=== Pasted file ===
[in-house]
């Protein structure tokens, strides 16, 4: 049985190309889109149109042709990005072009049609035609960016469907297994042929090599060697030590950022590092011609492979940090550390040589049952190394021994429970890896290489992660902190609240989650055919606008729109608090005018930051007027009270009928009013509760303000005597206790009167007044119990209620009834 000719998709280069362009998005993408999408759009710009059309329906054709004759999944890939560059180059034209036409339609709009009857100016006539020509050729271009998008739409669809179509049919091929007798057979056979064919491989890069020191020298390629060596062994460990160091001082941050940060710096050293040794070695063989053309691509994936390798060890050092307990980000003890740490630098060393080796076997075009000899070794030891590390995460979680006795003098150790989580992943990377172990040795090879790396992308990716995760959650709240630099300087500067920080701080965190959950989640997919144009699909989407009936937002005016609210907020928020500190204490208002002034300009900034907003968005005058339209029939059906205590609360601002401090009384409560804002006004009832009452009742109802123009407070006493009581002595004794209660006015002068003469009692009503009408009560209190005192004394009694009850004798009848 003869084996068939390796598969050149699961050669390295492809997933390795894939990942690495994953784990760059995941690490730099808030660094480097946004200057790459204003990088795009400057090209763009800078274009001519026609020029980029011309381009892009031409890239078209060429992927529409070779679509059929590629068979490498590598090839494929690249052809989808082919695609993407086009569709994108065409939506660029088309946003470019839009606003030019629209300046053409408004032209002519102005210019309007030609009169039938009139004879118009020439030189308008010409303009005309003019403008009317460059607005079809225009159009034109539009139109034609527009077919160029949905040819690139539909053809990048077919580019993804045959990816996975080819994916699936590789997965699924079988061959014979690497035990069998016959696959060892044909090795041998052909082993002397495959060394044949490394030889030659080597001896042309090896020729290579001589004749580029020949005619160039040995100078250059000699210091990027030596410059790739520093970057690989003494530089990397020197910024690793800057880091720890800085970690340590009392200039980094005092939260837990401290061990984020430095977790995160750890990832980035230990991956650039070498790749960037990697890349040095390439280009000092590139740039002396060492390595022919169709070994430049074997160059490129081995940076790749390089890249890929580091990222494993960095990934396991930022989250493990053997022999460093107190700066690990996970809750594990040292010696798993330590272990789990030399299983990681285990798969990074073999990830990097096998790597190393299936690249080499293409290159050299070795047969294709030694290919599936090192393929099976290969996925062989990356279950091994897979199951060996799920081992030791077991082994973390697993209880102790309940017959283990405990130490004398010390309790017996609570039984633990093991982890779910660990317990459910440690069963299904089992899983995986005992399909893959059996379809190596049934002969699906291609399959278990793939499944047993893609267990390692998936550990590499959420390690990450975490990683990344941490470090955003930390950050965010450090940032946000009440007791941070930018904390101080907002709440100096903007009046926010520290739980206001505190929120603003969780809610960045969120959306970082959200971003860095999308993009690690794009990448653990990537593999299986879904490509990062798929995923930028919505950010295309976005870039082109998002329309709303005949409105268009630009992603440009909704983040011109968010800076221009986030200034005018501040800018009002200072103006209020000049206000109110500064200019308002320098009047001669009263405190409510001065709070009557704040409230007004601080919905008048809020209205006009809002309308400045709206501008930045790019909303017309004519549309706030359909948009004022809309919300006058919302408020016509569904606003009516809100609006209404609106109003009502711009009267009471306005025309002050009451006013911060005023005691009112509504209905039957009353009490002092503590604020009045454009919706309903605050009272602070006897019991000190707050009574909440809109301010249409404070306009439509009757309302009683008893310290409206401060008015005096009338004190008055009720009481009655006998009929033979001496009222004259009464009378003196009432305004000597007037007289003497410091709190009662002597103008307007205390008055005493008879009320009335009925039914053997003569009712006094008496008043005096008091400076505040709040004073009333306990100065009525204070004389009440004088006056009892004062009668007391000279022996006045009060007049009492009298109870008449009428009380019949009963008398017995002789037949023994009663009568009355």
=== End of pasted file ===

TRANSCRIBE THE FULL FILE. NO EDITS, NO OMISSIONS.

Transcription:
[in-house]
């Protein structure tokens, strides 16, 4: 049985190309889109149109042709990005072009049609035609960016469907297994042929090599060697030590950022590092011609492979940090550390040589049952190394021994429970890896290489992660902190609240989650055919606008729109608090005018930051007027009270009928009013509760303000005597206790009167007044119990209620009834 000719998709280069362009998005993408999408759009710009059309329906054709004759999944890939560059180059034209036409339609709009009857100016006539020509050729271009998008739409669809179509049919091929007798057979056979064919491989890069020191020298390629060596062994460990160091001082941050940060710096050293040794070695063989053309691509994936390798060890050092307990980000003890740490630098060393080796076997075009000899070794030891590390995460979680006795003098150790989580992943990377172990040795090879790396992308990716995760959650709240630099300087500067920080701080965190959950989640997919144009699909989407009936937002005016609210907020928020500190204490208002002034300009900034907003968005005058339209029939059906205590609360601002401090009384409560804002006004009832009452009742109802123009407070006493009581002595004794209660006015002068003469009692009503009408009560209190005192004394009694009850004798009848 003869084996068939390796598969050149699961050669390295492809997933390795894939990942690495994953784990760059995941690490730099808030660094480097946004200057790459204003990088795009400057090209763009800078274009001519026609020029980029011309381009892009031409890239078209060429992927529409070779679509059929590629068979490498590598090839494929690249052809989808082919695609993407086009569709994108065409939506660029088309946003470019839009606003030019629209300046053409408004032209002519102005210019309007030609009169039938009139004879118009020439030189308008010409303009005309003019403008009317460059607005079809225009159009034109539009139109034609527009077919160029949905040819690139539909053809990048077919580019993804045959990816996975080819994916699936590789997965699924079988061959014979690497035990069998016959696959060892044909090795041998052909082993002397495959060394044949490394030889030659080597001896042309090896020729290579001589004749580029020949005619160039040995100078250059000699210091990027030596410059790739520093970057690989003494530089990397020197910024690793800057880091720890800085970690340590009392200039980094005092939260837990401290061990984020430095977790995160750890990832980035230990991956650039070498790749960037990697890349040095390439280009000092590139740039002396060492390595022919169709070994430049074997160059490129081995940076790749390089890249890929580091990222494993960095990934396991930022989250493990053997022999460093107190700066690990996970809750594990040292010696798993330590272990789990030399299983990681285990798969990074073999990830990097096998790597190393299936690249080499293409290159050299070795047969294709030694290919599936090192393929099976290969996925062989990356279950091994897979199951060996799920081992030791077991082994973390697993209880102790309940017959283990405990130490004398010390309790017996609570039984633990093991982890779910660990317990459910440690069963299904089992899983995986005992399909893959059996379809190596049934002969699906291609399959278990793939499944047993893609267990390692998936550990590499959420390690990450975490990683990344941490470090955003930390950050965010450090940032946000009440007791941070930018904390101080907002709440100096903007009046926010520290739980206001505190929120603003969780809610960045969120959306970082959200971003860095999308993009690690794009990448653990990537593999299986879904490509990062798929995923930028919505950010295309976005870039082109998002329309709303005949409105268009630009992603440009909704983040011109968010800076221009986030200034005018501040800018009002200072103006209020000049206000109110500064200019308002320098009047001669009263405190409510001065709070009557704040409230007004601080919905008048809020209205006009809002309308400045709206501008930045790019909303017309004519549309706030359909948009004022809309919300006058919302408020016509569904606003009516809100609006209404609106109003009502711009009267009471306005025309002050009451006013911060005023005691009112509504209905039957009353009490002092503590604020009045454009919706309903605050009272602070006897019991000190707050009574909440809109301010249409404070306009439509009757309302009683008893310290409206401060008015005096009338004190008055009720009481009655006998009929033979001496009222004259009464009378003196009432305004000597007037007289003497410091709190009662002597103008307007205390008055005493008879009320009335009925039914053997003569009712006094008496008043005096008091400076505040709040004073009333306990100065009525204070004389009440004088006056009892004062009668007391000279022996006045009060007049009492009298109870008449009428009380019949009963008398017995002789037949023994009663009568009355």